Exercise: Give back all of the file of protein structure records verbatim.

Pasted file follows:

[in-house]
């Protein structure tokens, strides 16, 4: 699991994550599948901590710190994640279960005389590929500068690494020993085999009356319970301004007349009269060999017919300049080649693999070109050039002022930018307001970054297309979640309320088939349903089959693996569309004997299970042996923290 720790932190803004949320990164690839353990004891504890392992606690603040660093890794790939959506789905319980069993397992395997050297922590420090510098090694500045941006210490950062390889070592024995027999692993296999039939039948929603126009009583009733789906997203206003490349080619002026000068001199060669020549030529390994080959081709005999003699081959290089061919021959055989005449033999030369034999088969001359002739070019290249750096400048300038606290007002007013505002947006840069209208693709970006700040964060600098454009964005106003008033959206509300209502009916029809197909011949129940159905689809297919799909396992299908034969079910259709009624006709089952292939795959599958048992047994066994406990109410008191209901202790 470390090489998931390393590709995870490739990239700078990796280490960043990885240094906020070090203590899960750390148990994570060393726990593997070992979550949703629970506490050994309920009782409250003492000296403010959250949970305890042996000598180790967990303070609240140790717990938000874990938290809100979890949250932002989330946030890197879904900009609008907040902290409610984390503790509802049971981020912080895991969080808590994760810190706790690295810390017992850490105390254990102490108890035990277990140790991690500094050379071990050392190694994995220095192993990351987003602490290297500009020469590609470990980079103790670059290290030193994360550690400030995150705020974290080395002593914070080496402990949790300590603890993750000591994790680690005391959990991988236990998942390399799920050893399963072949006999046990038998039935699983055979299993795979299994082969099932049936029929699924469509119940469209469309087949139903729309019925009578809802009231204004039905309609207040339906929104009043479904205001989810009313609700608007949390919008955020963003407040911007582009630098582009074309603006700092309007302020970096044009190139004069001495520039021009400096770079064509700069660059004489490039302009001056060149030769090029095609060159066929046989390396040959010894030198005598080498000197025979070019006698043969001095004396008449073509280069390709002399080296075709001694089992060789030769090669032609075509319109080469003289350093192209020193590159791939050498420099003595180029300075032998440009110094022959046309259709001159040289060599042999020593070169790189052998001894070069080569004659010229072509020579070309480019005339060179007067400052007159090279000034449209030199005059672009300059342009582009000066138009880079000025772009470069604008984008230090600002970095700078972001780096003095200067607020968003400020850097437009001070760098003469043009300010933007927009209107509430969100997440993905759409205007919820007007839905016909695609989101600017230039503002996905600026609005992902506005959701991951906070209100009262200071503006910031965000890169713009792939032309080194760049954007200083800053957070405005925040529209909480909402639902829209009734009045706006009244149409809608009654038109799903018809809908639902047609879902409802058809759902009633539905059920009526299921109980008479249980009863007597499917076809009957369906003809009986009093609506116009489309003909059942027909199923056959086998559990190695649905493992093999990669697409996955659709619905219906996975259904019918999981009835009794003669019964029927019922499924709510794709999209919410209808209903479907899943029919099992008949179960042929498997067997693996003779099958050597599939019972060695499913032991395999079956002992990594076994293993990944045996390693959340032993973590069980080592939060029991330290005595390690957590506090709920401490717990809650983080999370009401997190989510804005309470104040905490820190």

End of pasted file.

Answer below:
[in-house]
């Protein structure tokens, strides 16, 4: 699991994550599948901590710190994640279960005389590929500068690494020993085999009356319970301004007349009269060999017919300049080649693999070109050039002022930018307001970054297309979640309320088939349903089959693996569309004997299970042996923290 720790932190803004949320990164690839353990004891504890392992606690603040660093890794790939959506789905319980069993397992395997050297922590420090510098090694500045941006210490950062390889070592024995027999692993296999039939039948929603126009009583009733789906997203206003490349080619002026000068001199060669020549030529390994080959081709005999003699081959290089061919021959055989005449033999030369034999088969001359002739070019290249750096400048300038606290007002007013505002947006840069209208693709970006700040964060600098454009964005106003008033959206509300209502009916029809197909011949129940159905689809297919799909396992299908034969079910259709009624006709089952292939795959599958048992047994066994406990109410008191209901202790 470390090489998931390393590709995870490739990239700078990796280490960043990885240094906020070090203590899960750390148990994570060393726990593997070992979550949703629970506490050994309920009782409250003492000296403010959250949970305890042996000598180790967990303070609240140790717990938000874990938290809100979890949250932002989330946030890197879904900009609008907040902290409610984390503790509802049971981020912080895991969080808590994760810190706790690295810390017992850490105390254990102490108890035990277990140790991690500094050379071990050392190694994995220095192993990351987003602490290297500009020469590609470990980079103790670059290290030193994360550690400030995150705020974290080395002593914070080496402990949790300590603890993750000591994790680690005391959990991988236990998942390399799920050893399963072949006999046990038998039935699983055979299993795979299994082969099932049936029929699924469509119940469209469309087949139903729309019925009578809802009231204004039905309609207040339906929104009043479904205001989810009313609700608007949390919008955020963003407040911007582009630098582009074309603006700092309007302020970096044009190139004069001495520039021009400096770079064509700069660059004489490039302009001056060149030769090029095609060159066929046989390396040959010894030198005598080498000197025979070019006698043969001095004396008449073509280069390709002399080296075709001694089992060789030769090669032609075509319109080469003289350093192209020193590159791939050498420099003595180029300075032998440009110094022959046309259709001159040289060599042999020593070169790189052998001894070069080569004659010229072509020579070309480019005339060179007067400052007159090279000034449209030199005059672009300059342009582009000066138009880079000025772009470069604008984008230090600002970095700078972001780096003095200067607020968003400020850097437009001070760098003469043009300010933007927009209107509430969100997440993905759409205007919820007007839905016909695609989101600017230039503002996905600026609005992902506005959701991951906070209100009262200071503006910031965000890169713009792939032309080194760049954007200083800053957070405005925040529209909480909402639902829209009734009045706006009244149409809608009654038109799903018809809908639902047609879902409802058809759902009633539905059920009526299921109980008479249980009863007597499917076809009957369906003809009986009093609506116009489309003909059942027909199923056959086998559990190695649905493992093999990669697409996955659709619905219906996975259904019918999981009835009794003669019964029927019922499924709510794709999209919410209808209903479907899943029919099992008949179960042929498997067997693996003779099958050597599939019972060695499913032991395999079956002992990594076994293993990944045996390693959340032993973590069980080592939060029991330290005595390690957590506090709920401490717990809650983080999370009401997190989510804005309470104040905490820190």